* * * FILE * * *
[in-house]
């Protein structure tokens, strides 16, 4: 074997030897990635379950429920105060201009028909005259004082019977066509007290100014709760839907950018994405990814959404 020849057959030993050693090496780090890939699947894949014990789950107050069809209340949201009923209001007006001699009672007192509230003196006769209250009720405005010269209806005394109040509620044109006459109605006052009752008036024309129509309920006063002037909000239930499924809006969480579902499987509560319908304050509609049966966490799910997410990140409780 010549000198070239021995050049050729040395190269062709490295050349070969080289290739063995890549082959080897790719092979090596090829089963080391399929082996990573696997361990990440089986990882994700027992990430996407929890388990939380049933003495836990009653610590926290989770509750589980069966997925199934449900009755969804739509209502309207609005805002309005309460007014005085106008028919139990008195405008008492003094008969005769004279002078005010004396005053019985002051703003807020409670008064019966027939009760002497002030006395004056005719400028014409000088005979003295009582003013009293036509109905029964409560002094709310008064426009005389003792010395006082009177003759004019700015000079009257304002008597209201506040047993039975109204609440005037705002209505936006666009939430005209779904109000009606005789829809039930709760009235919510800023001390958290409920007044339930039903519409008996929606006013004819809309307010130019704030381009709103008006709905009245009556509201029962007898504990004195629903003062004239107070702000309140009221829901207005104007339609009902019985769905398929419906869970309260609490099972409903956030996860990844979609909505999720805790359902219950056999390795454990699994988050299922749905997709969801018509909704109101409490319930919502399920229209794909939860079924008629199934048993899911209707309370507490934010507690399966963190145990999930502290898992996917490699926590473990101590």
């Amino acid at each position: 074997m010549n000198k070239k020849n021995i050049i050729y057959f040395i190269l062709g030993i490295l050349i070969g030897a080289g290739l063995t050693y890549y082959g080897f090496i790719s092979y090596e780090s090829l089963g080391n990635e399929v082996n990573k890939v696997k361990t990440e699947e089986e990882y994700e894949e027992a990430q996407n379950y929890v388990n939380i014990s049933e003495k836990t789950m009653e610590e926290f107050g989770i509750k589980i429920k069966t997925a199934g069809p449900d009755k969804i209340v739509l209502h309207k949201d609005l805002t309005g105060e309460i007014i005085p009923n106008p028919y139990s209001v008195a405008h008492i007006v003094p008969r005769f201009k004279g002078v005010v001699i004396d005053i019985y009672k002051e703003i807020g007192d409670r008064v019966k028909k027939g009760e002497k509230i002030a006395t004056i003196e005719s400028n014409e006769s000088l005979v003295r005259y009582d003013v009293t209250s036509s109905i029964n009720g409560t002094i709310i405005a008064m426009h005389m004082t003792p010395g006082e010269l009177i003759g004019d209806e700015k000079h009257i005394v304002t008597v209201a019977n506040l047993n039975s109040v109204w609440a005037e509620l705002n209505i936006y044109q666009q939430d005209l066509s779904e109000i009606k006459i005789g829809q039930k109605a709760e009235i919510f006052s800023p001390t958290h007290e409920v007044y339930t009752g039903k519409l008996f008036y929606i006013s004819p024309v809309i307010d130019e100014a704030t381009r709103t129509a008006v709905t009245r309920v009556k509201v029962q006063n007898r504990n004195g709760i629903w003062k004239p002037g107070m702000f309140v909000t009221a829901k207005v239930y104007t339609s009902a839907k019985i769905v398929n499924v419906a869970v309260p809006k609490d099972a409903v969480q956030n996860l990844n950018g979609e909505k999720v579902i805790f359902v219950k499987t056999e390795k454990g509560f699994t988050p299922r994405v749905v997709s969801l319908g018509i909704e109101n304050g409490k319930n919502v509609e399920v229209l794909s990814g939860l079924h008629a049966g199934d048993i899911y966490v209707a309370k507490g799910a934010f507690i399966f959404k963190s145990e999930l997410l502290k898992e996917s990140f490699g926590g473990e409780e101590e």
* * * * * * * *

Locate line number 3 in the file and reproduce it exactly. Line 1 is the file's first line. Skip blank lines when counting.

């Amino acid at each position: 074997m010549n000198k070239k020849n021995i050049i050729y057959f040395i190269l062709g030993i490295l050349i070969g030897a080289g290739l063995t050693y890549y082959g080897f090496i790719s092979y090596e780090s090829l089963g080391n990635e399929v082996n990573k890939v696997k361990t990440e699947e089986e990882y994700e894949e027992a990430q996407n379950y929890v388990n939380i014990s049933e003495k836990t789950m009653e610590e926290f107050g989770i509750k589980i429920k069966t997925a199934g069809p449900d009755k969804i209340v739509l209502h309207k949201d609005l805002t309005g105060e309460i007014i005085p009923n106008p028919y139990s209001v008195a405008h008492i007006v003094p008969r005769f201009k004279g002078v005010v001699i004396d005053i019985y009672k002051e703003i807020g007192d409670r008064v019966k028909k027939g009760e002497k509230i002030a006395t004056i003196e005719s400028n014409e006769s000088l005979v003295r005259y009582d003013v009293t209250s036509s109905i029964n009720g409560t002094i709310i405005a008064m426009h005389m004082t003792p010395g006082e010269l009177i003759g004019d209806e700015k000079h009257i005394v304002t008597v209201a019977n506040l047993n039975s109040v109204w609440a005037e509620l705002n209505i936006y044109q666009q939430d005209l066509s779904e109000i009606k006459i005789g829809q039930k109605a709760e009235i919510f006052s800023p001390t958290h007290e409920v007044y339930t009752g039903k519409l008996f008036y929606i006013s004819p024309v809309i307010d130019e100014a704030t381009r709103t129509a008006v709905t009245r309920v009556k509201v029962q006063n007898r504990n004195g709760i629903w003062k004239p002037g107070m702000f309140v909000t009221a829901k207005v239930y104007t339609s009902a839907k019985i769905v398929n499924v419906a869970v309260p809006k609490d099972a409903v969480q956030n996860l990844n950018g979609e909505k999720v579902i805790f359902v219950k499987t056999e390795k454990g509560f699994t988050p299922r994405v749905v997709s969801l319908g018509i909704e109101n304050g409490k319930n919502v509609e399920v229209l794909s990814g939860l079924h008629a049966g199934d048993i899911y966490v209707a309370k507490g799910a934010f507690i399966f959404k963190s145990e999930l997410l502290k898992e996917s990140f490699g926590g473990e409780e101590e």